“We are very excited to have Dr. Fain present at our lecture series. The presentation will surely enrich our view on Diversity, Inclusion and Empowerment in American culture and the movie industry in the United States,” said Dr. Laimutis Bytautas, chair of the Faculty Professional Development Committee at Galveston College. “We would like to invite all of you to this exciting lecture and to share this invitation with your family and friends.”

To access the April 27 lecture, visit the following Zoom link on the internet:

https://us02web.zoom.us/j/84136870565?pwd=Y3N5QkdGT0lWeUhmRi9qRHFIS2ZGdz09

Meeting ID is 841 3687 0565. Passcode is Galveston.

For more information about the Galveston College lecture series, please contact Dr. Laimutis Bytautas, chair of the Faculty Professional Development Committee, at lbytautas@gc.edu.

Apply to Galveston College

Galveston College Board of Regents hears report on CARES Act funding and financial needs of students

The Galveston Community College District Board of Regents on April 14 learned that Galveston College had distributed $1.07 million in direct federal financial aid to Galveston College students through the Coronavirus Aid, Relief and Economic Security (CARES) Act: Higher Education Emergency Relief Fund (HEERF) and the Coronavirus Response and Relief Supplemental Appropriations Act (CRRSAA): Higher Education Emergency Relief Fund II (HEERF II).

Dr. Myles Shelton, college president, said emergency grants were provided to students whose lives were disrupted because of COVID-19 and who faced financial challenges due to job loss and unemployment, healthcare, childcare and other unexpected expenses.

Dr. Shelton said the American Rescue Plan, which Congress signed into law in March, includes provisions for Higher Education Emergency Relief Fund III (HEERF III).

In other business, Carmen Allen, director of institutional effectiveness and research, presented a student success report on the results from the Trellis Student Financial Wellness Survey (SFWS).

The SFWS is a national, online survey used to document the financial health and student success indicators of students in higher education. In addition to financial wellness, data from the survey provide critical insights into topics such as basic needs security and student perceptions of institutional support.

Findings from the fall 2020 survey administration show that many Galveston College students have anxiety about paying for school: 73 percent agree or strongly agree that they worry about having enough money to pay for school, and 67 percent have run out of money three or more times in the past year.

Additionally, 74 percent of students said their family’s finances have worsened since before the COVID-19 pandemic. However, more than two-thirds (68 percent) of students agree or strongly agree Galveston College has the support services to help them address their financial situations.

“By utilizing the data and research-based suggestions presented in the survey report, the college can continue to structure programs and initiatives to bolster students’ success in the face of financial challenges,” Allen said.

In board action, the board approved instructional agreements for dual-credit and early-admissions enrollment classes for the 2021-22 academic year with the Galveston Independent School District, O’Connell College Preparatory School, Odyssey Academy and Upward Hope Academy.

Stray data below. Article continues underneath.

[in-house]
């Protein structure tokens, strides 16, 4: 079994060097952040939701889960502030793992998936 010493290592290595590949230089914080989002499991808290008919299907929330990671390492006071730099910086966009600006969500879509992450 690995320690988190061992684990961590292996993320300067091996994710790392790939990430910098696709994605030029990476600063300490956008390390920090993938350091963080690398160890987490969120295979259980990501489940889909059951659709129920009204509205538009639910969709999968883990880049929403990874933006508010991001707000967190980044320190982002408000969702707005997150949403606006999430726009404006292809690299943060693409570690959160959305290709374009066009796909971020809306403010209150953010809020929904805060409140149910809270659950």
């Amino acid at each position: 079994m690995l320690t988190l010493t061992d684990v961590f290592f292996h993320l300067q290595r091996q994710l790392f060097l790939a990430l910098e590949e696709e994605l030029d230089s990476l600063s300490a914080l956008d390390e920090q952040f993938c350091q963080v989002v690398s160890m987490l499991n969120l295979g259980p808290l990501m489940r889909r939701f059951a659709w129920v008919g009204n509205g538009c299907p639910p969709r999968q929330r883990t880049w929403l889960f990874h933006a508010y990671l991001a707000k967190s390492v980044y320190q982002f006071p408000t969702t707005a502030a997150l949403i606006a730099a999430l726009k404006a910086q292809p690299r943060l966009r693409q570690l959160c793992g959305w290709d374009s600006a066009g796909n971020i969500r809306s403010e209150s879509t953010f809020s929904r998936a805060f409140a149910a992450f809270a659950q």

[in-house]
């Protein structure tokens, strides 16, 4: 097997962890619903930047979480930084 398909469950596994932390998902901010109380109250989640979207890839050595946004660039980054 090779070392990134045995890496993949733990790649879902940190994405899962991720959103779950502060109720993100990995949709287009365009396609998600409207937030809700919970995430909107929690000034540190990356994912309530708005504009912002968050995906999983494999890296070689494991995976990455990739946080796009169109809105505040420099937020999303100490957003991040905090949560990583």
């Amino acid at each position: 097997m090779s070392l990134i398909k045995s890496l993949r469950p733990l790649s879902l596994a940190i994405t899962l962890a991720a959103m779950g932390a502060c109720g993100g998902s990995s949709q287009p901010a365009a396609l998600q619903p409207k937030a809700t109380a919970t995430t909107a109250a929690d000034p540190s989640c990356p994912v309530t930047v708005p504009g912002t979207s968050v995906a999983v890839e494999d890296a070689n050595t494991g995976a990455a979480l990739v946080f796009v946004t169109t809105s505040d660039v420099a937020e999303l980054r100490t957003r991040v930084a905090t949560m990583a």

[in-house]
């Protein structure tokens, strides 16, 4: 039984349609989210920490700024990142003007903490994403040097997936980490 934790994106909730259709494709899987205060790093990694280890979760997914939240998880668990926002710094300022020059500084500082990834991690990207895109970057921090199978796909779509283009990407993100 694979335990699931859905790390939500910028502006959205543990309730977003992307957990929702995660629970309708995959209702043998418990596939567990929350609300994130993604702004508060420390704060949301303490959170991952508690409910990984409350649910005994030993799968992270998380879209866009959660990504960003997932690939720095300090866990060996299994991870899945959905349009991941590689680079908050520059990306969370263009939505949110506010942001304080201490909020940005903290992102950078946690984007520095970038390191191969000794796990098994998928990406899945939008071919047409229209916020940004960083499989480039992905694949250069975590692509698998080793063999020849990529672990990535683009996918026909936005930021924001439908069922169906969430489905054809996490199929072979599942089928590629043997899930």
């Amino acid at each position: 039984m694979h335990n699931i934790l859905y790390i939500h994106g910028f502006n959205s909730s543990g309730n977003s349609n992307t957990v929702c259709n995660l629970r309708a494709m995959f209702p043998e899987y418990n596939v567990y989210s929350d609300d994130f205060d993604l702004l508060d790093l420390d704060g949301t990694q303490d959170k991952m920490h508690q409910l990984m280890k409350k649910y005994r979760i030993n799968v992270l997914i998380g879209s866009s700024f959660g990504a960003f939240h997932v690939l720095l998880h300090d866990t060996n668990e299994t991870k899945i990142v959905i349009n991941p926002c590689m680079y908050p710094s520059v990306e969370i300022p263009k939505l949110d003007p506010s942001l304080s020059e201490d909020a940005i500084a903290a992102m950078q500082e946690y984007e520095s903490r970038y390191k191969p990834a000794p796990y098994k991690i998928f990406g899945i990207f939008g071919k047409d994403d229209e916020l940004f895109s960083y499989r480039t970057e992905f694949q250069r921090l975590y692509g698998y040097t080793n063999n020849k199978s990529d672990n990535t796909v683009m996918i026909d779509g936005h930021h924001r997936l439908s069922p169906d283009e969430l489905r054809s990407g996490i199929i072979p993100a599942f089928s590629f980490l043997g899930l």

In other action, board members:

–approved the reappointment of full-time faculty for the 2021-22 fiscal year.
–accepted the retirement of Kathleen Hutchins-Otero, Associate Degree Nursing instructor, effective Aug. 31.
–reviewed the first and second quarter reports on incidents of sexual harassment, sexual assault, dating violence and stalking under Section 51.253(c) of the Texas Education Code as amended during the 86th Legislative Session.
–approved an agreement between The University of Texas Medical Branch at Galveston and Galveston College to provide student health and counseling services for the 2021-22 academic year.
–heard an update on the 2020-21 Galveston College lecture series on Diversity, Inclusion and Empowerment from Janene Davison, president of the Faculty Senate.
–heard a Student Government Association update from SGA President Maia Adolphs, who said the SGA had begun a Whitecaps Wardrobe professional clothing closet for students. The SGA also will be recognizing seven dual-credit students from Ball High School who will receive their associate degrees in May and will host officer elections and a virtual escape room this spring.
–reviewed the monthly financial reports presented by Jeff Engbrock, chief financial officer/comptroller.

Upon request by college officials, the board removed from the agenda a proposal to supply and install a needlepoint ionization system at the main campus and at the Charlie Thomas Family Applied Technology Center to allow further study and review.

Sandi Smith

Galveston College Whitecaps logo wins national Paragon Award

Galveston College has been awarded a 2020 Bronze Paragon Award from the National Council for Marketing and Public Relations (NCMPR) for its new Whitecaps athletics logo. The Public Affairs team celebrated the win virtually during the recent 2021 NCMPR National Conference.

NCMPR’s prestigious Paragon Awards recognize outstanding achievement in communication and design at community colleges. It is the only national competition of its kind that honors excellence exclusively among marketing and public relations professionals at two-year colleges. NCMPR has more than 1,700 members from nearly 650 colleges across the United States and Canada. This year’s competition had more than 1,800 entries.

The new Whitecaps logo was developed in-house under the art direction of Galveston College Creative Services Manager Sandi Smith. It was part of a comprehensive Whitecaps rebranding initiative conducted by the college’s Public Affairs department and the college’s Communication, Marketing and Advertising Committee comprised of faculty, staff and students.